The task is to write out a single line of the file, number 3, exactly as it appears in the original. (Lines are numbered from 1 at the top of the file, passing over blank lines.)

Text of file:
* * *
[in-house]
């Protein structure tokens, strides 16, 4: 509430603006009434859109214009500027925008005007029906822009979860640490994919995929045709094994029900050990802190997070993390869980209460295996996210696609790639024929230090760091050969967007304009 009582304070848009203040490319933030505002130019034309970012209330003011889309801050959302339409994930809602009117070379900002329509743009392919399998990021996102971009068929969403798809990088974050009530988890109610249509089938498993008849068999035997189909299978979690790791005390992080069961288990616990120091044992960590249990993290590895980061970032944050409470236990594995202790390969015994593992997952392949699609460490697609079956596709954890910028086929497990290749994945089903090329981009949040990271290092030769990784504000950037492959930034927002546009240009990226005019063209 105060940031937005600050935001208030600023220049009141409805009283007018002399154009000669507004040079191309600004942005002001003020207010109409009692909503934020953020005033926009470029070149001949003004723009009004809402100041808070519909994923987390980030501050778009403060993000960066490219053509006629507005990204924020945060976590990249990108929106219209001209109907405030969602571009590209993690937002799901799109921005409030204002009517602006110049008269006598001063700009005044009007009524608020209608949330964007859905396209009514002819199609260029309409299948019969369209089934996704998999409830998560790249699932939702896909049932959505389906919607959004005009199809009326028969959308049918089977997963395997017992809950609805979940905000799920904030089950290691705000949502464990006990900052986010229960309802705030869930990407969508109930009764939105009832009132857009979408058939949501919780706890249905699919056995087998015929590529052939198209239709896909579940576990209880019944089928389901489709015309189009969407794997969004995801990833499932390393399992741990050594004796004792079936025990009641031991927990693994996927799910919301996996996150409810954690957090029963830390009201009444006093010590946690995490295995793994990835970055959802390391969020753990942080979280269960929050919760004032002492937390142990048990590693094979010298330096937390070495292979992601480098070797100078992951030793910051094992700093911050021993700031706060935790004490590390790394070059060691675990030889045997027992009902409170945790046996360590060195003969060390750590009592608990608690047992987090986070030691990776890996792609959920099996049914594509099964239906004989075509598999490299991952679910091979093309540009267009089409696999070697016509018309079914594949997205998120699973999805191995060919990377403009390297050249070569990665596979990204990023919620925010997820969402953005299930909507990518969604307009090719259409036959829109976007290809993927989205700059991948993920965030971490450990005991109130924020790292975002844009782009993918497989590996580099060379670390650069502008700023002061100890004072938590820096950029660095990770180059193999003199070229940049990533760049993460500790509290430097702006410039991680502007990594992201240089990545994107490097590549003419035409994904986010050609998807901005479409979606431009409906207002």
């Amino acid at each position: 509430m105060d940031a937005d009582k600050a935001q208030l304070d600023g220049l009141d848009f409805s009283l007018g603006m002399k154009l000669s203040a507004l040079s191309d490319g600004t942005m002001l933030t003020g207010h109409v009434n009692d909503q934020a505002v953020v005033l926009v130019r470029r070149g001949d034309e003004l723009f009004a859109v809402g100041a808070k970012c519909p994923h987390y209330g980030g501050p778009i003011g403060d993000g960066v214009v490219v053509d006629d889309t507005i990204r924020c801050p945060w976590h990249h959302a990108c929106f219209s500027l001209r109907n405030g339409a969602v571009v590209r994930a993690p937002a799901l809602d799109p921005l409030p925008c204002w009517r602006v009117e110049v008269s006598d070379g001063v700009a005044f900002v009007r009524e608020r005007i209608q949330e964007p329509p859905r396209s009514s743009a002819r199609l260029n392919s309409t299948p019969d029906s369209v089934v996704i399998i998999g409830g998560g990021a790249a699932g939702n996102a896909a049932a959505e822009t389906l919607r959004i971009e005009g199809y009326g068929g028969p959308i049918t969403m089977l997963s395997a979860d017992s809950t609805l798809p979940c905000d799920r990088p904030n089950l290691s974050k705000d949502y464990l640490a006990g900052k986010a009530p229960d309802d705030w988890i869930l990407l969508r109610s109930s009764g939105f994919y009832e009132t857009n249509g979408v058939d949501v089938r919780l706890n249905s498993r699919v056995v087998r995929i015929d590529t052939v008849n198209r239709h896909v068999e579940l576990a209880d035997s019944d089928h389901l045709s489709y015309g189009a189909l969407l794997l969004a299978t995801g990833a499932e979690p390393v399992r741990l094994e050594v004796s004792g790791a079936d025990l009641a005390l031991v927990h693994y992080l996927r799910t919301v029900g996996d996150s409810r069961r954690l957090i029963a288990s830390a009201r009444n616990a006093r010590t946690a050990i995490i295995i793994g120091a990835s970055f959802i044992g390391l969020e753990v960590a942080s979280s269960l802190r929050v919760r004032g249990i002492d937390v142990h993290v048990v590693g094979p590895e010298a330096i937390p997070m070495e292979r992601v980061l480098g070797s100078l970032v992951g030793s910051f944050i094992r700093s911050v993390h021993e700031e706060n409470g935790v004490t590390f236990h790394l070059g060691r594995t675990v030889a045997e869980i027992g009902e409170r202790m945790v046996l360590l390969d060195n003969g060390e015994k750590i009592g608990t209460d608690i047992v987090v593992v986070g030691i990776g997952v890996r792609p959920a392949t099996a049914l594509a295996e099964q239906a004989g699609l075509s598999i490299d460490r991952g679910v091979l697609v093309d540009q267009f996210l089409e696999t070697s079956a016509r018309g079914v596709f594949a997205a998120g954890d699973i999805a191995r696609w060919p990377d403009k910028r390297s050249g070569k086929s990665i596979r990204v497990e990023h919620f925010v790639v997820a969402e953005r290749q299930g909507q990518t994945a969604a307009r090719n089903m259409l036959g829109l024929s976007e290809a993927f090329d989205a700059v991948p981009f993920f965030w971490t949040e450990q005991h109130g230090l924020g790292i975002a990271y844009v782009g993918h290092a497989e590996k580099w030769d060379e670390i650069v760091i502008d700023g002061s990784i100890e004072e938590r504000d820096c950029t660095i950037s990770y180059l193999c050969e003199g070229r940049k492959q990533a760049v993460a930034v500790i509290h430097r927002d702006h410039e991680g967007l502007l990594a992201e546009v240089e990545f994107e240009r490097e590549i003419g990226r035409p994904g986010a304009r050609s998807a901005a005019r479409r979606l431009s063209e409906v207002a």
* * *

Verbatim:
């Amino acid at each position: 509430m105060d940031a937005d009582k600050a935001q208030l304070d600023g220049l009141d848009f409805s009283l007018g603006m002399k154009l000669s203040a507004l040079s191309d490319g600004t942005m002001l933030t003020g207010h109409v009434n009692d909503q934020a505002v953020v005033l926009v130019r470029r070149g001949d034309e003004l723009f009004a859109v809402g100041a808070k970012c519909p994923h987390y209330g980030g501050p778009i003011g403060d993000g960066v214009v490219v053509d006629d889309t507005i990204r924020c801050p945060w976590h990249h959302a990108c929106f219209s500027l001209r109907n405030g339409a969602v571009v590209r994930a993690p937002a799901l809602d799109p921005l409030p925008c204002w009517r602006v009117e110049v008269s006598d070379g001063v700009a005044f900002v009007r009524e608020r005007i209608q949330e964007p329509p859905r396209s009514s743009a002819r199609l260029n392919s309409t299948p019969d029906s369209v089934v996704i399998i998999g409830g998560g990021a790249a699932g939702n996102a896909a049932a959505e822009t389906l919607r959004i971009e005009g199809y009326g068929g028969p959308i049918t969403m089977l997963s395997a979860d017992s809950t609805l798809p979940c905000d799920r990088p904030n089950l290691s974050k705000d949502y464990l640490a006990g900052k986010a009530p229960d309802d705030w988890i869930l990407l969508r109610s109930s009764g939105f994919y009832e009132t857009n249509g979408v058939d949501v089938r919780l706890n249905s498993r699919v056995v087998r995929i015929d590529t052939v008849n198209r239709h896909v068999e579940l576990a209880d035997s019944d089928h389901l045709s489709y015309g189009a189909l969407l794997l969004a299978t995801g990833a499932e979690p390393v399992r741990l094994e050594v004796s004792g790791a079936d025990l009641a005390l031991v927990h693994y992080l996927r799910t919301v029900g996996d996150s409810r069961r954690l957090i029963a288990s830390a009201r009444n616990a006093r010590t946690a050990i995490i295995i793994g120091a990835s970055f959802i044992g390391l969020e753990v960590a942080s979280s269960l802190r929050v919760r004032g249990i002492d937390v142990h993290v048990v590693g094979p590895e010298a330096i937390p997070m070495e292979r992601v980061l480098g070797s100078l970032v992951g030793s910051f944050i094992r700093s911050v993390h021993e700031e706060n409470g935790v004490t590390f236990h790394l070059g060691r594995t675990v030889a045997e869980i027992g009902e409170r202790m945790v046996l360590l390969d060195n003969g060390e015994k750590i009592g608990t209460d608690i047992v987090v593992v986070g030691i990776g997952v890996r792609p959920a392949t099996a049914l594509a295996e099964q239906a004989g699609l075509s598999i490299d460490r991952g679910v091979l697609v093309d540009q267009f996210l089409e696999t070697s079956a016509r018309g079914v596709f594949a997205a998120g954890d699973i999805a191995r696609w060919p990377d403009k910028r390297s050249g070569k086929s990665i596979r990204v497990e990023h919620f925010v790639v997820a969402e953005r290749q299930g909507q990518t994945a969604a307009r090719n089903m259409l036959g829109l024929s976007e290809a993927f090329d989205a700059v991948p981009f993920f965030w971490t949040e450990q005991h109130g230090l924020g790292i975002a990271y844009v782009g993918h290092a497989e590996k580099w030769d060379e670390i650069v760091i502008d700023g002061s990784i100890e004072e938590r504000d820096c950029t660095i950037s990770y180059l193999c050969e003199g070229r940049k492959q990533a760049v993460a930034v500790i509290h430097r927002d702006h410039e991680g967007l502007l990594a992201e546009v240089e990545f994107e240009r490097e590549i003419g990226r035409p994904g986010a304009r050609s998807a901005a005019r479409r979606l431009s063209e409906v207002a």